In the run-up to the Bangkok AIDS Conference, Christian Aid interviewed the Anglican Archbishop of Cape Town, Archbishop Desmond Tutu, and asked him to explain the role the church should play in combating the disease.
How do you feel the church should treat HIV-positive people? I always say: Let us, as a church, speak out and speak up. HIV/AIDS is not God's punishment for sin. You have got to say that quite firmly and categorically. How can it be said that a baby who has AIDS through mother-to-child transmission is being punished for sin? If it is a God who is punishing them, then that God is one I would not worship. Silence kills. Stigma kills. We should not want to treat those living with HIV as the modern equivalent of the biblical leper who had to carry a bell and a sign saying, 'I am unclean'. They are not unclean. We should embrace them physically and emotionally as members of our community.
How, specifically? The church should speak out very firmly against stigmatisation. But this must go hand in glove with legislation that ensures that people living with AIDS are not discriminated against in their jobs, for example, once their status has been discovered. We need legislation that prevents them from being dismissed or from missing out on certain benefits. We, the church, should be at the forefront of this. We follow a master who was always on the side of those who were having a hard time. So we have got to be where Jesus is. Has the church spoken out about HIV/AIDS before? In the cathedral in Cape Town, there was quite a hoo-haa over a painting of Jesus with a caption, 'Jesus with AIDS'. Yes, there was quite an outcry. And so we had to say, 'So what? This is Jesus who has accepted our humanity and identified with us fully in our condition. And Jesus would identify with those who are sick, those who are marginalised, those who are ostracised.'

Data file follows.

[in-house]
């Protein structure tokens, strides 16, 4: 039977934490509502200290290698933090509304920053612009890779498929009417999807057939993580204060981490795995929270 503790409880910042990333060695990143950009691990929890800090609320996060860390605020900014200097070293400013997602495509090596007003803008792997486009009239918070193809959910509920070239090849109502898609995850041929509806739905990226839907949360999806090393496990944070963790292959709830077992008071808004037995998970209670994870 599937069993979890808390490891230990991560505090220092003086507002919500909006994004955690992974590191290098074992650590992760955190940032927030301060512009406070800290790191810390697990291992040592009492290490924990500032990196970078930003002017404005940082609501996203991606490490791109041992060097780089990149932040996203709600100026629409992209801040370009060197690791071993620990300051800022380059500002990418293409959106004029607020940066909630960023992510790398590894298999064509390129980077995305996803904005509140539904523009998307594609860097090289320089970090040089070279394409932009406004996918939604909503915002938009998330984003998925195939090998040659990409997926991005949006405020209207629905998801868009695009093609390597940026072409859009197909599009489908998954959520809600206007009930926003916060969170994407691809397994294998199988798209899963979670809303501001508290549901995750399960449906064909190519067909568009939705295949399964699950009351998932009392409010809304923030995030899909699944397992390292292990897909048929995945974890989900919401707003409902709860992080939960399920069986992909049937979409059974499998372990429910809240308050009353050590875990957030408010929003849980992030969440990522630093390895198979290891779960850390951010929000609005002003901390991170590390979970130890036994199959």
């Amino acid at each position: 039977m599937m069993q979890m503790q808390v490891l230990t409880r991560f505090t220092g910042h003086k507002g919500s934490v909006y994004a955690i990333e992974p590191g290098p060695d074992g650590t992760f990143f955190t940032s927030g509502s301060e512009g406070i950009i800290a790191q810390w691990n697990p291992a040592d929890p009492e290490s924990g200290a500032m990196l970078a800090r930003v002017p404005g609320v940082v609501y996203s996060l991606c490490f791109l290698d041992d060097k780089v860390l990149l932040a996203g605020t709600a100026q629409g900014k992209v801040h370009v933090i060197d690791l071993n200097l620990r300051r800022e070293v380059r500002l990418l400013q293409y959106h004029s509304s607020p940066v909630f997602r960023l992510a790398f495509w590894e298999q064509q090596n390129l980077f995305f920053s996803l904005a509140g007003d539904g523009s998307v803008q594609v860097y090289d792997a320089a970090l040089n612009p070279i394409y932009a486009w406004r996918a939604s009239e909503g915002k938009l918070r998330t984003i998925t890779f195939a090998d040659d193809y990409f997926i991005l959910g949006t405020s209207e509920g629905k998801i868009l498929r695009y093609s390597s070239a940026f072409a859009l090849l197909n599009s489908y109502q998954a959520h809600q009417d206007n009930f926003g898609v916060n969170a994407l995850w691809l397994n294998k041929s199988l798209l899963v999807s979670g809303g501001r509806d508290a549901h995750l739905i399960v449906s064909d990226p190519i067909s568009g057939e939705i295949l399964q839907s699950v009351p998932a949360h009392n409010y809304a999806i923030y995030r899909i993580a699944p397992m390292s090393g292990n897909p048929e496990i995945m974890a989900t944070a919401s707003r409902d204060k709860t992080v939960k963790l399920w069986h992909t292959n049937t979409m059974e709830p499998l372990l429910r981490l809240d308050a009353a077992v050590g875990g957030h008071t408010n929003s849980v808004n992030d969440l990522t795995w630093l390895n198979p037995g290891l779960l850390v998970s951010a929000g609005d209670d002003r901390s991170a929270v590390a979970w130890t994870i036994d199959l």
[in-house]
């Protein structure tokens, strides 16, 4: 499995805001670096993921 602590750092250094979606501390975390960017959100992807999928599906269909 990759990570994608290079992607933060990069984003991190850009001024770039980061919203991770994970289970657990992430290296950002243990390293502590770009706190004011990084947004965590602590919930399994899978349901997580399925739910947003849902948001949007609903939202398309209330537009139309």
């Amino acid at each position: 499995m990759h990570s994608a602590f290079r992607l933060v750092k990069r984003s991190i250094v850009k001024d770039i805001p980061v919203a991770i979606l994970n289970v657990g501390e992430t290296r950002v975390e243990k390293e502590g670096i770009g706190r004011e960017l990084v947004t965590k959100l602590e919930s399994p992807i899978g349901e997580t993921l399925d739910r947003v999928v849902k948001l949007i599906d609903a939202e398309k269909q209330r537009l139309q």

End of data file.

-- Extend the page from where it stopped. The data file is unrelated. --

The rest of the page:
Sometimes you need something like that to hit you between the eyes to realise what that identification means. As a patriarchal organisation, can the church be inclusive and treat all with respect? Our church with the Lord we worship has to be an inclusive church, a church that is open and vulnerable - one that is ready to be ridiculed even. We tend to think that God is respectable. God isn't respectable, judging from the company our Lord kept, you know. We have put off many people by being bourgeois and being scared of being open and including everybody. I think it is important that we listen to the voices of people speaking for themselves, and that we not intimidate them. We should encourage every member of our community to articulate their pain and their aspirations.
The hierarchy should not feel threatened. We should really and truly seek to become the church that seeks to serve. We shouldn't want to serve only those who live up to our expectations and those who seem to abide by the rules that we ourselves set up. Some Christians have criticised the mention of condoms in HIV prevention education. What is your view? The church has what you might call a captive audience. It has very considerable prestige in most parts of Africa and has access to possibly the largest constituency of any other organisation. People take very seriously what the church says, on the whole. A lot of HIV prevention work seeks to reinforce what the church is teaching already, such as talking about faithfulness, abstinence, being careful. But you have to be aware that we live in the real world and therefore we have to take account of the fact that many people will find it difficult to live up to the high standards set before them [by the church].
So, as a matter of responsibility to the community, you say: 'If you can't do the best, then how do you deal with the likely consequences of not living up to the best?' We therefore have to say that people need to be taught that safer sex, with condoms, is for their own sakes. Unprotected sex kills.
Article published 14 July 2000